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Govt shrugs off Church scandal

Bishops who accepted vehicles to appear before Senate inquiry tomorrow

Govt shrugs off Church scandal
Bishop Nereo Odchimar shows a copy of the Bishops' Conference statement on the 'gift scandal' to reporters in Manila today
Lourdes Abelardo and Julian Labores, Manila

July 12, 2011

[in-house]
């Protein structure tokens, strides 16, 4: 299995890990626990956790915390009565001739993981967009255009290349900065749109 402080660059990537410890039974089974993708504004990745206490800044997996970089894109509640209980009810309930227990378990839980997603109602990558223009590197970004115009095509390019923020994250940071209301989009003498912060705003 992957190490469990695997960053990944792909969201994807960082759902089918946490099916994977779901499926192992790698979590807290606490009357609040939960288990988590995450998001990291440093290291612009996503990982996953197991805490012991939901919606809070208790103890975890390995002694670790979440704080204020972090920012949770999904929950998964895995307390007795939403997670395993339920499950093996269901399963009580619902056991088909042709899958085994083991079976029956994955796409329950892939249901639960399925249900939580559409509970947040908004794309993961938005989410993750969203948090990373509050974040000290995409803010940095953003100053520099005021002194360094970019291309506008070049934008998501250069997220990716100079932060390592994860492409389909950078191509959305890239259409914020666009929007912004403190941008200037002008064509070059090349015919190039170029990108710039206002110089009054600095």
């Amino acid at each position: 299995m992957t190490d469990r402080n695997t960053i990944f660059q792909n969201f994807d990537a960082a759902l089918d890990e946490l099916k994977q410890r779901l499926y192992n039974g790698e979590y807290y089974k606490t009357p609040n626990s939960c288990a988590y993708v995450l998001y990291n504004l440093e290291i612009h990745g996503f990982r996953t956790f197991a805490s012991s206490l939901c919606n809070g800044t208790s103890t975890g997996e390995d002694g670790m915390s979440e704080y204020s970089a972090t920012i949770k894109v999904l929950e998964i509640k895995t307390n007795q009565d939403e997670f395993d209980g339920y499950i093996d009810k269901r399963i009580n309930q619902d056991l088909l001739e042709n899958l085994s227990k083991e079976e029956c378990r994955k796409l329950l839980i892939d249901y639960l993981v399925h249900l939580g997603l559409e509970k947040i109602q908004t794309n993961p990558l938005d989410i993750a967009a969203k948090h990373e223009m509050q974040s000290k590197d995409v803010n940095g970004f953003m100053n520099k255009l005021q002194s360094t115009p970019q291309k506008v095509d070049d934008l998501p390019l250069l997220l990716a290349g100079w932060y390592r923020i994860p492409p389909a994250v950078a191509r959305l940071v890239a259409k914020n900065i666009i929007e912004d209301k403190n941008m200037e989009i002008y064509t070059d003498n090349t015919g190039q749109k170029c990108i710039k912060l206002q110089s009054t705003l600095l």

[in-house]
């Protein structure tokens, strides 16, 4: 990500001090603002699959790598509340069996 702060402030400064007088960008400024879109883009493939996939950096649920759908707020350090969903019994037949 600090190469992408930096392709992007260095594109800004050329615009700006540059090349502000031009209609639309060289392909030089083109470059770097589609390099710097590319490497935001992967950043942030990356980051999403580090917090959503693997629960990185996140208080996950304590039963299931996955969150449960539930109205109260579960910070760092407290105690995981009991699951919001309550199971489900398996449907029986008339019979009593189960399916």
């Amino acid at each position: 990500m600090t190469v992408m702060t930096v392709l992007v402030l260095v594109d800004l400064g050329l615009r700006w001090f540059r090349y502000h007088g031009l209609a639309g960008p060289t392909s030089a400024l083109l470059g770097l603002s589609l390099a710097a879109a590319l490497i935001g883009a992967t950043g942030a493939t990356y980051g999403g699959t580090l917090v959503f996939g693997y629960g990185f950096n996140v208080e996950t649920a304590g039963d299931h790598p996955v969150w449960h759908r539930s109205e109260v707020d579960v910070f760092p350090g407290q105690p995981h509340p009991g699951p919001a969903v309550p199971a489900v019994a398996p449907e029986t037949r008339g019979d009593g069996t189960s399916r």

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A scandal involving bishops who accepted luxury vehicles from the state-owned lottery will not affect Church relations with the government, the presidential palace said today. The Church is a "partner of the government when it comes to charity," said Abigail Valte, President Benigno Aquino’s spokesperson. The government needs "all the help it can get" in helping those in need, she added. The palace had earlier welcomed a Bishops' Conference statement yesterday which said its members are willing to face the consequences if they are found to have acted in an unethical manner. The conference admitted yesterday that some bishops had received gifts from the state-run Charity Sweepstakes Office and apologized "for the pain and sadness" the controversy has brought the faithful. Tomorrow, the bishops embroiled in the scandal will appear before a Senate inquiry set up to look into the case. Senator Panfilo Lacson said the bishops need to appear to prove that they accepted the vehicles without malice. Some bishops, meanwhile, have called on former president Gloria Macapagal-Arroyo to set the record straight. Bishop Juan de Dios Pueblos of Butuan, who admitted that he asked Arroyo for a vehicle, said she can put an end to all the speculation. Retired Bishop Teodoro Bacani of Novaliches said it is proper for Arroyo to speak on the matter because it also involves her. "I think it will be to the benefit of the bishops if she reveals the reason behind [the gift-giving]," Bishop Bacani said.
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